Other ways in which a clergyman who is not careful may encourage and indeed produce mendicity in his parish might be mentioned. Let one suffice by way of illustration. A school treat is on hand; and school treats, as it is the fashion to conduct them, are expensive affairs. Amongst other devices for raising the necessary funds, several of the children are sometimes sent with collecting cards on a round of house-to-house visitation. Thus initiated into the art of begging, they occasionally learn to practise it on their own account. Painful instances of demoralization of children by this means have come under my observation. Moreover, as a police report a few months ago showed, the clever professionals are not slow to provide themselves with collecting-cards "for 'the school-treat." The treat itself, apart from objectionable modes of obtaining money for it, is often so managed as to be a demoralizing institution. Instead of being a reward for regularity of attendance, it is too often virtually a bribe to allure children away from other schools, and becomes, as the Bishop of Manchester has said, a shameless method of "touting for scholars." The position of teacher and scholar is in one respect reversed, the latter supposing that, by the desultory attendance which secures his admission perhaps to two or three treats at rival schools, he confers instead of receiving a favor. Meanwhile the clergyman has himself taken a turn at mendicity. Last summer I read in the Times an appeal from a clergyman, who said he "only wanted ^70" in order to take his school children for "a day in the country" to a place which he named. How much money he obtained by his appeal, or how many children he took with him, of course I do not know. But I do know that 230 national school children and 228 adults, mostly parents of the children, went from an East-end parish on an excursion in the same month to the same place, and paid their own expenses all but I8j. \od.!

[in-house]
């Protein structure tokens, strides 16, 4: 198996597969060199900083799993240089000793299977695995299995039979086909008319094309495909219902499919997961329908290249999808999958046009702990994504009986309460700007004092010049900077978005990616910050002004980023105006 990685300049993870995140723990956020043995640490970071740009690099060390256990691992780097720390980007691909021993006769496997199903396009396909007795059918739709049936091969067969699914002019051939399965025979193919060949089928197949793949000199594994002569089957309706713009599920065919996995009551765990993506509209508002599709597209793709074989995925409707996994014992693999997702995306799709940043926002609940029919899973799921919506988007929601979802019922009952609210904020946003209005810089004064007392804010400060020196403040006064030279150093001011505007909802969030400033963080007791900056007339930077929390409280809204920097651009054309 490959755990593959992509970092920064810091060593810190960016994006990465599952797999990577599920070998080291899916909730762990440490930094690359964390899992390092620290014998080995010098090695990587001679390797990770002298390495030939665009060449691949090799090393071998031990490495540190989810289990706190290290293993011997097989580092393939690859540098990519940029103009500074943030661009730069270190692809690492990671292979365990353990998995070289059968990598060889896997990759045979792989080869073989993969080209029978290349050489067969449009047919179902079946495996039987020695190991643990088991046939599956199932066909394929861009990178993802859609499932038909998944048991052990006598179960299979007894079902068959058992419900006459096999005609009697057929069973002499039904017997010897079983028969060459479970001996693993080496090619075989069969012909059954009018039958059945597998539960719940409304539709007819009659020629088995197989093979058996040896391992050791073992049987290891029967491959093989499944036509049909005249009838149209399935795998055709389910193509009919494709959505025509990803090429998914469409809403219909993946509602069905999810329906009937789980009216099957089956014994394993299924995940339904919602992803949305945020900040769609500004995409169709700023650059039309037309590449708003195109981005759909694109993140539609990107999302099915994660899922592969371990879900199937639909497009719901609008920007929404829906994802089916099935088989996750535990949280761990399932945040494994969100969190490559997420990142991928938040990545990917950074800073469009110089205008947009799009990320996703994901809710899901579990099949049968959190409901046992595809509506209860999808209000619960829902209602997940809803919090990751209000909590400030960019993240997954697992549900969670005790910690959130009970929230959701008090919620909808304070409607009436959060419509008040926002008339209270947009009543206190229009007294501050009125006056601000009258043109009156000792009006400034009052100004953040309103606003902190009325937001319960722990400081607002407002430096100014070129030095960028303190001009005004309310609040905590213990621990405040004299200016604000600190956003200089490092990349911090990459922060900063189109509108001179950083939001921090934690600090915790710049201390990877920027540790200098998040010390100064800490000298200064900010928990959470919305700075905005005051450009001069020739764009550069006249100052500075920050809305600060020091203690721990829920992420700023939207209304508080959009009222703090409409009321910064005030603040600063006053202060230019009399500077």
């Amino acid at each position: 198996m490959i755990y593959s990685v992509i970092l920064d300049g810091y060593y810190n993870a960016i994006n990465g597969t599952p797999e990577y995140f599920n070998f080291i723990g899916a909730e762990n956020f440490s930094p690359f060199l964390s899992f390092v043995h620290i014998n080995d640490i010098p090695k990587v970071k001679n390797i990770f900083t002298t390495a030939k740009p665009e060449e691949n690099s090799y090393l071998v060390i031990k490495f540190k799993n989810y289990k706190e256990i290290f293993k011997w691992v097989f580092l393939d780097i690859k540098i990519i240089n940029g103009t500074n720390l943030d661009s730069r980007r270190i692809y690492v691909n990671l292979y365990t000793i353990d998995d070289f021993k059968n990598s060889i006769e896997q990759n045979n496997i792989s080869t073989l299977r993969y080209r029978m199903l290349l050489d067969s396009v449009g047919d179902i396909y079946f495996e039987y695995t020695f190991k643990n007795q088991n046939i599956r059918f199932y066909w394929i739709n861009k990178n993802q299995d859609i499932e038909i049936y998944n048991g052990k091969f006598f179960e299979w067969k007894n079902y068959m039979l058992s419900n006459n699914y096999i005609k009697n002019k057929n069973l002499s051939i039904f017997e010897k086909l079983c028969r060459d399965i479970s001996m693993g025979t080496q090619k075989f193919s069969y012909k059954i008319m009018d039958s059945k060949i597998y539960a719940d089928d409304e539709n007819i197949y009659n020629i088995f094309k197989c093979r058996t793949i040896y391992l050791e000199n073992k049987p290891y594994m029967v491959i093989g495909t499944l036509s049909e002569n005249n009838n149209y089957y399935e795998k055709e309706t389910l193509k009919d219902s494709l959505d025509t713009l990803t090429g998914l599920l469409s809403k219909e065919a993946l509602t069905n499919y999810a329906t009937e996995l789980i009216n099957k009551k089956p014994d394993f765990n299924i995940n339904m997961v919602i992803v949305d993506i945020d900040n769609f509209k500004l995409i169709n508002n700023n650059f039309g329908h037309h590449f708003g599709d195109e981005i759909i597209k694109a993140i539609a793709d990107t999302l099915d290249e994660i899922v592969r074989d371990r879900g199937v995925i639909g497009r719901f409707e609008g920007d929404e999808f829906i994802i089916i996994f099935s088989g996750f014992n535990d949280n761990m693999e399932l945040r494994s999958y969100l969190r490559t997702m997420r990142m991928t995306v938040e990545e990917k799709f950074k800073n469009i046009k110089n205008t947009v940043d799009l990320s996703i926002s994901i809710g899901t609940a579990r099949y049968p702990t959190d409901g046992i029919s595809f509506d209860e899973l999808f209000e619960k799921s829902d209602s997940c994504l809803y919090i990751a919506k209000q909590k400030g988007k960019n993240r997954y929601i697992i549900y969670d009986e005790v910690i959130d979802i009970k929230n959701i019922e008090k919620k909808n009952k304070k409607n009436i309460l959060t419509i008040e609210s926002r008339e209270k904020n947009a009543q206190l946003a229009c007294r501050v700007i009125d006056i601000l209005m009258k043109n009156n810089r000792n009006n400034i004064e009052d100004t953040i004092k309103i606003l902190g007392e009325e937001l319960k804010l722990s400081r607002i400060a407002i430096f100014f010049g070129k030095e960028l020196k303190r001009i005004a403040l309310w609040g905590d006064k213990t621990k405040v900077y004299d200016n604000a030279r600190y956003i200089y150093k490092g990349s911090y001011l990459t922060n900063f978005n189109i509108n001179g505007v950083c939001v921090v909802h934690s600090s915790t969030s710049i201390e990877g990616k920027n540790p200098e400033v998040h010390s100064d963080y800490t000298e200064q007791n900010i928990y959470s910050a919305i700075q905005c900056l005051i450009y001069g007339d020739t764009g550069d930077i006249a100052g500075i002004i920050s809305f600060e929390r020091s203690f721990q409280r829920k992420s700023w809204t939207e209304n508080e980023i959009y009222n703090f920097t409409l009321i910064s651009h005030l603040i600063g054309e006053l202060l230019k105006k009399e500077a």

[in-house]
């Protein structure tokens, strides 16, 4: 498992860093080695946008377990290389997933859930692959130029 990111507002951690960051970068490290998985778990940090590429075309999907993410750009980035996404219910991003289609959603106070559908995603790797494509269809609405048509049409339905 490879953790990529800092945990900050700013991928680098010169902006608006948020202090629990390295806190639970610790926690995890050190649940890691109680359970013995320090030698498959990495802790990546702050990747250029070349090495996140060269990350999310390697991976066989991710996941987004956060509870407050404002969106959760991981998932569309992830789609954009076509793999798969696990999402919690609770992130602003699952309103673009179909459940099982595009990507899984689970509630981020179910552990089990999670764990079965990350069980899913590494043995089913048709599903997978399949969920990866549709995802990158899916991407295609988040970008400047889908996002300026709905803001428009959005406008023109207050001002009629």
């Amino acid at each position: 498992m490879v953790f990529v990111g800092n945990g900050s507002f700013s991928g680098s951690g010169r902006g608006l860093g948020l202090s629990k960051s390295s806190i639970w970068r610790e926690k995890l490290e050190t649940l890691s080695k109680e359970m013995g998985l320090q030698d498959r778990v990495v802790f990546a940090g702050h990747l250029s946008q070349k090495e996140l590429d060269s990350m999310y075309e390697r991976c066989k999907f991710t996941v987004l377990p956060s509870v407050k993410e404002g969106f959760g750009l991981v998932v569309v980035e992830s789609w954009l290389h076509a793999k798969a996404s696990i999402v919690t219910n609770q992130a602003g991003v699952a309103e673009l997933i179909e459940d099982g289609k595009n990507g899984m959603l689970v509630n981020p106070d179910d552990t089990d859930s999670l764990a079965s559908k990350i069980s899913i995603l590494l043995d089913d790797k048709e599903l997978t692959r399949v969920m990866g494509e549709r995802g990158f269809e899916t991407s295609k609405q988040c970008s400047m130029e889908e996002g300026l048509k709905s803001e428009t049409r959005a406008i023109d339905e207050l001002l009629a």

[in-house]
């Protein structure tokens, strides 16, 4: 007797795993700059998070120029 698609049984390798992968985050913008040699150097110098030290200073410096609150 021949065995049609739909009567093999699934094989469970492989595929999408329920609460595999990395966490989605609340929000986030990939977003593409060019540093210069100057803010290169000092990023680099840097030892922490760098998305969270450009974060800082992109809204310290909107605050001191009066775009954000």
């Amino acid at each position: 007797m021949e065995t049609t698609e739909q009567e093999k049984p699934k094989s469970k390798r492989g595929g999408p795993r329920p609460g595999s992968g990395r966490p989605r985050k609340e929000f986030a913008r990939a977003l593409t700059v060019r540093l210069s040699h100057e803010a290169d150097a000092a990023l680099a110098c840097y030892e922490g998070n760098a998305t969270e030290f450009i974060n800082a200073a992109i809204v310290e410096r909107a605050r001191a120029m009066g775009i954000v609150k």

Much might be said — indeed a whole treatise might be usefully written — on the subject of "urgent appeals" in the newspapers. There are those in East London who could tell of a rise of rents in particular parishes owing to an influx of population consequent upon the success of clerical appeals. Tradesmen, whose favoured names have appeared on the "tickets" issued in those parishes, could tell of a tide in their affairs which has led on to fortune. The same tide, taken at its turn, has led several of the great masters of the art of urgent appeal

— well, away from East London. But here and there, as the advertisement sheet of the Times testifies, we have still left amongst us worthy successors of those whom we have lost. One would think — at least many a West-ender, on reading such advertisements, must think